But when a production is packed with history, what does that portend for the future? Foo Fighters were around and making videos at the same time as "Big Bang Baby" came out, and have proven to be one of the most resilient bands of their era. Perhaps it can be speculated that Dave Grohl has steadfastly attempted to make his band ahistorical. I once saw an interview in which he had insightfully compared Foo Fighters to Wings. Once you have already been in a band that has not only made history but has been enshrined in the pantheon of rock innovators, all you can do from there is just put your head down and record straight-forward, unpretentious, melodic songs that sound good live.

And that's pretty much what they've done for nearly twenty years now. They consistently churn out catchy, radio friendly hit songs. But if someone has never heard a Foo Fighters song before, you could play them five hits from five different years and they would have very little chance of identifying what song came from what year. And that brings us up to today, with the song and video for "Rope":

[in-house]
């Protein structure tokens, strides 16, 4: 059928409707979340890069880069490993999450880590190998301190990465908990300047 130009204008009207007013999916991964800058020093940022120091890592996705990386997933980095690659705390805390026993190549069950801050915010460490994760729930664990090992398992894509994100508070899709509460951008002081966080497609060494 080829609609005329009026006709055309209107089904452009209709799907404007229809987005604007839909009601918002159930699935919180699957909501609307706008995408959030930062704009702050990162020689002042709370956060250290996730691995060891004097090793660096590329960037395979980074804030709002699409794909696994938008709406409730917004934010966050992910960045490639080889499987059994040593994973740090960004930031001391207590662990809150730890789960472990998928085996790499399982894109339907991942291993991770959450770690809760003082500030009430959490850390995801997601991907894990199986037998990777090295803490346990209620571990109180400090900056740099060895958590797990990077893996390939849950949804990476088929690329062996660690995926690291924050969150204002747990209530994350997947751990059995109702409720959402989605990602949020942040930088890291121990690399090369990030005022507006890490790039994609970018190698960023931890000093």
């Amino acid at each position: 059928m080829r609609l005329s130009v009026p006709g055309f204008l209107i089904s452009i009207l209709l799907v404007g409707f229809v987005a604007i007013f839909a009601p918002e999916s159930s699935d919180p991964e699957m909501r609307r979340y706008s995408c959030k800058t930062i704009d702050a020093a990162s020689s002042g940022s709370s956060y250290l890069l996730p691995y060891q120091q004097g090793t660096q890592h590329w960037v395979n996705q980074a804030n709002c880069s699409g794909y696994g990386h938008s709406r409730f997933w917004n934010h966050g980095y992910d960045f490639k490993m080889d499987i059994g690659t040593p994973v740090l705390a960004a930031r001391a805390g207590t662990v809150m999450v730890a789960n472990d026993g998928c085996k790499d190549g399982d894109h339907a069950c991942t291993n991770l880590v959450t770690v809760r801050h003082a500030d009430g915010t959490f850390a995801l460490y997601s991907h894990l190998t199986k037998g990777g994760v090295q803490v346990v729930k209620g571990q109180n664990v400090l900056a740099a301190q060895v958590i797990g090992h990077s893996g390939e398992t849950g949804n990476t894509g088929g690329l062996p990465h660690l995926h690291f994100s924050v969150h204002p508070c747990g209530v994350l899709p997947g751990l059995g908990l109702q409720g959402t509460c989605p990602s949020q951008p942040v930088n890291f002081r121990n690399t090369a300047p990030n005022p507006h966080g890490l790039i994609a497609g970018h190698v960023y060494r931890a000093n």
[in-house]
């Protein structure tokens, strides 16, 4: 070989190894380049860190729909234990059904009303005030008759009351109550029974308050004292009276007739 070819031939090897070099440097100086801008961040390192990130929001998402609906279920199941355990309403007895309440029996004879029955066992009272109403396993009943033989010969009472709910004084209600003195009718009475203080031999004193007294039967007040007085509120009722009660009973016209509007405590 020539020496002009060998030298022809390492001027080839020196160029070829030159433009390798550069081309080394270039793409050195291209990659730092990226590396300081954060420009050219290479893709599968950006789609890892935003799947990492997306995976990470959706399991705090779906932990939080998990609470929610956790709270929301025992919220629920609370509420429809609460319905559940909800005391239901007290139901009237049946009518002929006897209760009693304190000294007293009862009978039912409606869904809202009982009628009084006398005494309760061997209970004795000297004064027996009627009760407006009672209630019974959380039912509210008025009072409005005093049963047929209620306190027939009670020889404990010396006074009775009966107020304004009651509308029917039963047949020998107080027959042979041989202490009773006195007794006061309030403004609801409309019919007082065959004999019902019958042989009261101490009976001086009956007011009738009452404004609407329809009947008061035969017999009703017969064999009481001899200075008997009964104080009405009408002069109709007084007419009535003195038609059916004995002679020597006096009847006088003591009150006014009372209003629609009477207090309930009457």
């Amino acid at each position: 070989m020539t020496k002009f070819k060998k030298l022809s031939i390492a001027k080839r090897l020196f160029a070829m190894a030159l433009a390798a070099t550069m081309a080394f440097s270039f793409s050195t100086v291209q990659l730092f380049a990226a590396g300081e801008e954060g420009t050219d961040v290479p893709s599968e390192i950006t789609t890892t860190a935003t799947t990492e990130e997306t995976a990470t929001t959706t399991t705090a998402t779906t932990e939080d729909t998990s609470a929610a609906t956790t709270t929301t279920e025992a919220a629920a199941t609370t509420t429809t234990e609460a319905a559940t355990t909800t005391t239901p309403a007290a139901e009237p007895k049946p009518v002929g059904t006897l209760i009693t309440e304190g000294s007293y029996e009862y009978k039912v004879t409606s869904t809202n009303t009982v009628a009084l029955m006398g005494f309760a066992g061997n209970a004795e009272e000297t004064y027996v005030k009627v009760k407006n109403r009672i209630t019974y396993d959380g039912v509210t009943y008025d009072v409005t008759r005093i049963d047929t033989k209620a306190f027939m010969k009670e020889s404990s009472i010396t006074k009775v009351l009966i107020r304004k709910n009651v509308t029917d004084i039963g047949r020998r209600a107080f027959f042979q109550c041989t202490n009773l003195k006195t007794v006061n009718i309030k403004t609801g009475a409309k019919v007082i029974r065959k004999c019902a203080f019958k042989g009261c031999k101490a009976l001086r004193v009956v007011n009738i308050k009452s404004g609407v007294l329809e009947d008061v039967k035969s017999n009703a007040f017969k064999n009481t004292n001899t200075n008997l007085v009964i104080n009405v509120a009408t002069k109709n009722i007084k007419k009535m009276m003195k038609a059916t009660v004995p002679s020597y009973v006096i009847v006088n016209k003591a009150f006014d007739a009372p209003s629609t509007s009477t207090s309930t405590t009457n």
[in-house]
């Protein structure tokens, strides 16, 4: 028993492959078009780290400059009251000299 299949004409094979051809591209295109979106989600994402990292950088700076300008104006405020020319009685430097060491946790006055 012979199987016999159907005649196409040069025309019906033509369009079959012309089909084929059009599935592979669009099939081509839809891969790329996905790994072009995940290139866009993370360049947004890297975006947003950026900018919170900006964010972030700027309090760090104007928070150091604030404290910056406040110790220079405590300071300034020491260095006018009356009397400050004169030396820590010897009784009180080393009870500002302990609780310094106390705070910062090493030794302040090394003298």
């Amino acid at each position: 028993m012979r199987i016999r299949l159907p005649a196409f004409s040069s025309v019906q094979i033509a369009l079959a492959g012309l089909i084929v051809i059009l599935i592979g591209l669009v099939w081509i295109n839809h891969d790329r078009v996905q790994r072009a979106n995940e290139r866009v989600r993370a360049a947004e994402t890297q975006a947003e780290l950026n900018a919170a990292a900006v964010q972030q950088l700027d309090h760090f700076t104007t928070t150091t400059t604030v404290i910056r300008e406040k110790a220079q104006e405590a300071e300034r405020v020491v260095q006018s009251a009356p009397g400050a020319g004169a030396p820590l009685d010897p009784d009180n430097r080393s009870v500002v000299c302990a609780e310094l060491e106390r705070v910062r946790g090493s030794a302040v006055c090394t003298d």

But whereas the white background of "Big Bang Baby" proved to be symbolic of the concept of "presence", in which multiple images and ideas could be mapped, Foo Fighters background is one of absence. There are no signifiers. We are now several years removed from the rise of retrograde garage rock, and we've reached a predictable epoch. Once nostalgia has run its course, what comes next isn't a renaissance, it's simply a blank canvas upon which nothing is projected.

But a curious thing does happen at 2:51 of the Foo Fighters video. We get a fake fadeout (a bit of a rock cliche), and then the rest of the video is the background superimposed with flashes of every color of the spectrum. The band becomes shadows, and the strobe effect dominates, before a final shot establishing that the band was in a box the whole time. Fifteen years ago, Scott Weiland sang "We used to see in color/but now it's only black and white/because the world is colorblind." Of course, television progressed from black and white to color, but the implication is that as the medium advanced, our ability to filter our reality regressed. (The opening line "I've got a picture of a photograph" also establishes that we layer one representation on another). But in the end, the Stone Temple Pilots are content in letting the viewers fill in their own color, whereas Foo Fighters try on one after another, frantically pleading for some color to enliven their reality (even as it obscures them in the process). Unfortunately, the strobe flickers and they are left with a little bang, baby.


Blogger CAP said...

It looks like the Foo Fighters might be making an appearance at Lollapalooza this year down in Chicago.

1:25 PM